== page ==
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Summer Intern Pay Issues: Is Your Company at Risk?

By: Mary Cooper

Submitted by Firm:
Cross, Gunter, Witherspoon & Galchus, P.C.
Firm Contacts:
Abtin Mehdizadegan, J. Bruce Cross, Misty Wilson Borkowski
Article Type:
Legal Update
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Warm weather is here and students are out of school, which means that employers may be considering hiring unpaid interns for the summer. However, if not analyzed carefully, summer internship programs can expose employers to liability under wage and hour laws.

There has been an influx of litigation regarding unpaid internships in recent years, and the number of internship-related lawsuits is expected to continue to increase. For instance, on June 13, 2013, former interns at the New Yorker and W Magazine filed a lawsuit against parent company, Conde Nast Publications. The lawsuit, which seeks class-action certification on behalf of other similar workers, alleges that Conde Nast violated the Fair Labor Standards Act (FLSA) by not paying its interns minimum wage as required under the law. A former intern at Harper’s Bazaar magazine filed a similar case recently against Hearst Corp for wage and hour violations.

The Conde Nast lawsuit comes just days after a federal court in New York found that Fox Searchlight Pictures had violated the FLSA when it used unpaid interns for production tasks on the set of the 2010 film, “Black Swan.” In 2012, PBS talk show host Charlie Rose settled a class-action lawsuit brought by 190 unpaid interns who worked for his television program. While most of these cases have been limited to media companies, the trend is likely to expand into other industries. Employers should examine all aspects of their unpaid internship programs to confirm that the intern positions properly qualify as unpaid and to ensure compliance with other federal and state wage and hour laws. The U.S. Department of Labor (DOL) is aggressively pursuing enforcement to ensure internships comply with the very specific requirements under the FLSA.

The FLSA defines “employ” very broadly as to “suffer or permit to work.” Generally, non-exempt individuals who are “suffered or permitted” to work must be paid at least minimum wage and overtime pay. The FLSA payment requirements do not apply to interns in the “for-profit” private sector only where the individuals are employed by a program meeting specific criteria. (Note: Unpaid internships in the public sector and for non-profit charitable organizations are generally permissible and not subject to the FLSA.) Specifically, the DOL has established six specific criteria that an internship program must meet to qualify as unpaid under the FLSA. An intern will be considered an employee (and entitled to minimum wage and overtime) unless all of the following factors are satisfied:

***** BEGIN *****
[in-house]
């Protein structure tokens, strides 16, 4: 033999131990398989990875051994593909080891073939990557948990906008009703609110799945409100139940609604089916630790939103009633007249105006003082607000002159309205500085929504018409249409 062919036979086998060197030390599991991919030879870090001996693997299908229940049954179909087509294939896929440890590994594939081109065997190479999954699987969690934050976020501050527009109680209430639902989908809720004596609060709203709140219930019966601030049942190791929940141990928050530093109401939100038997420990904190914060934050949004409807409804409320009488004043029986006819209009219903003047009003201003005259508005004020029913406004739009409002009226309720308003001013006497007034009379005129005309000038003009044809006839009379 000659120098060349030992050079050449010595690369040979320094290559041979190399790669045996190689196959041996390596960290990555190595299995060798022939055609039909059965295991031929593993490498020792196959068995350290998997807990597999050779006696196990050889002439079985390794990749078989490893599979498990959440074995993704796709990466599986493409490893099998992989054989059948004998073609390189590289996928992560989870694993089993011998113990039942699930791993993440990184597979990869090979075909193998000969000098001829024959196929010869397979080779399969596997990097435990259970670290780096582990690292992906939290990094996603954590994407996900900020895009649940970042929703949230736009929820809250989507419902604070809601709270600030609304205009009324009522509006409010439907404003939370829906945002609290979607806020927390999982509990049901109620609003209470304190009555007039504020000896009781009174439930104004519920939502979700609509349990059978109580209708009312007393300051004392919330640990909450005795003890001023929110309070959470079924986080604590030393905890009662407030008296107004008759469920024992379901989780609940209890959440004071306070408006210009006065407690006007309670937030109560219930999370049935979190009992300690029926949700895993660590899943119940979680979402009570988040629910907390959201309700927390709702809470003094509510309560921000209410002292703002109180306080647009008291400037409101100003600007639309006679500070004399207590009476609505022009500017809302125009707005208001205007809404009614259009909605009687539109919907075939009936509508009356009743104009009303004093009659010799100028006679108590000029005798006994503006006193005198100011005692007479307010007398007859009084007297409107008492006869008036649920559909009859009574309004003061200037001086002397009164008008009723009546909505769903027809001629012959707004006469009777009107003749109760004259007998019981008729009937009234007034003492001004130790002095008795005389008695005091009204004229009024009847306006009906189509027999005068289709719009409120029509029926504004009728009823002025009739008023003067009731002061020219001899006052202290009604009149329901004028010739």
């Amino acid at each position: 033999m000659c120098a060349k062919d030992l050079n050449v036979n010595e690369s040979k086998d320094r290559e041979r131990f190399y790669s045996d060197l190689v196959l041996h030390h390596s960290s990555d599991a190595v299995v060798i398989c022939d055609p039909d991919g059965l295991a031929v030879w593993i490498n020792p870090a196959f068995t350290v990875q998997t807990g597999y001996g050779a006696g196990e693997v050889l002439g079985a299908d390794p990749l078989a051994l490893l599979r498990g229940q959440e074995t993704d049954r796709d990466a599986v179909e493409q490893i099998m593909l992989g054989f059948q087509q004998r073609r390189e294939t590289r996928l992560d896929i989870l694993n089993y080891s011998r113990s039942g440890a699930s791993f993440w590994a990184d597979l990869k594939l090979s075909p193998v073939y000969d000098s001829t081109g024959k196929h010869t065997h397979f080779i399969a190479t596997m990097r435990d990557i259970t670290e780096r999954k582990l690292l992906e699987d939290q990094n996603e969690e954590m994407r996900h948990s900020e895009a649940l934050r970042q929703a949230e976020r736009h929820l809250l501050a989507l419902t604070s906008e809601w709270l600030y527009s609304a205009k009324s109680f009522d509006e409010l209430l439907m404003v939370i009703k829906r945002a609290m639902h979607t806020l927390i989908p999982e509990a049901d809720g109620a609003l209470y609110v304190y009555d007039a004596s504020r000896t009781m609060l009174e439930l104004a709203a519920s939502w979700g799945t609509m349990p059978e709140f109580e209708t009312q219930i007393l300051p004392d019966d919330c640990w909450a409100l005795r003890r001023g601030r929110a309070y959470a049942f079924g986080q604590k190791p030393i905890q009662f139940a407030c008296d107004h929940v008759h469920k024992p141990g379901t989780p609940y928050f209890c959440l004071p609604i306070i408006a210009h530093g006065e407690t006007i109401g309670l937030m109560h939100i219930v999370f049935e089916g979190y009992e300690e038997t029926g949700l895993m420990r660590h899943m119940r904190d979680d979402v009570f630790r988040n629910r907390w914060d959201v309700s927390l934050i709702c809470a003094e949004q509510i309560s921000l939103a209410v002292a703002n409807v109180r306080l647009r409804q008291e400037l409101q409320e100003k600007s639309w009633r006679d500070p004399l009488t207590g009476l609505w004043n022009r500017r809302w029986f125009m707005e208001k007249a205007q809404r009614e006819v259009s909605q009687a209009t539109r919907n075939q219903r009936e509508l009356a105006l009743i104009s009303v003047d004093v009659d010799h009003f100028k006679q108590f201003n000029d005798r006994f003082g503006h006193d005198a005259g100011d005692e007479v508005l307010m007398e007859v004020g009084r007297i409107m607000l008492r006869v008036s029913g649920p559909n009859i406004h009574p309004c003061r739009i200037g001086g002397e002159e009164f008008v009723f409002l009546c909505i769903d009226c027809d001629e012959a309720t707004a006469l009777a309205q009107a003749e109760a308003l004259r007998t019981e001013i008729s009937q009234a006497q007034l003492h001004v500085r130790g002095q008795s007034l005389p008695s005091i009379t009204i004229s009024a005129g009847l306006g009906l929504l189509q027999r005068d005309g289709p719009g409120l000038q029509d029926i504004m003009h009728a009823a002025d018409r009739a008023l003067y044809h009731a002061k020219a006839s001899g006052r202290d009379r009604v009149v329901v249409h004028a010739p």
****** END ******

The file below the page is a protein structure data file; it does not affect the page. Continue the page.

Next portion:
1. The internship, even though it includes actual operation of the facilities of the employer, is similar to training which would be given in an educational environment;
  2. The internship experience is for the benefit of the intern;
  3. The intern does not displace regular employees, but works under close supervision of existing staff;
  4. The employer that provides the training derives no immediate advantage from the activities of the intern;
  5. The intern is not necessarily entitled to a job at the conclusion of the internship; and
  6. The employer and the intern understand that the intern is not entitled to wages for the time spent in the internship.

If an employer’s internship program meets all of the factors listed above, then the intern is not considered an “employee” under the FLSA and the Act’s minimum wage and overtime obligations do not apply to the intern. Conversely, an internship that does not meet each of these criteria means that the intern will be considered employee and all FLSA provisions will apply, including minimum wage and overtime requirements.

Employers can reduce the risk of wage and hour lawsuits related to internships by carefully evaluating all aspects of their internship programs using the DOL criteria. For instance, internships should be for a fixed duration, determined prior to the start of the internship. Employers should not use internships as a trial period for possible permanent employment at the conclusion of the internship term. Employers may want to consider having interns sign an agreement acknowledging that, for example, the internship is unpaid, for a limited time period, for the educational benefit of the intern, and that participation in the program does not mean the individual will be considered for permanent employment at the end of the internship period. Of course, it is always important to remember that agreeing to work as an unpaid intern will not prevent an individual from bringing a claim for unpaid wages in the future.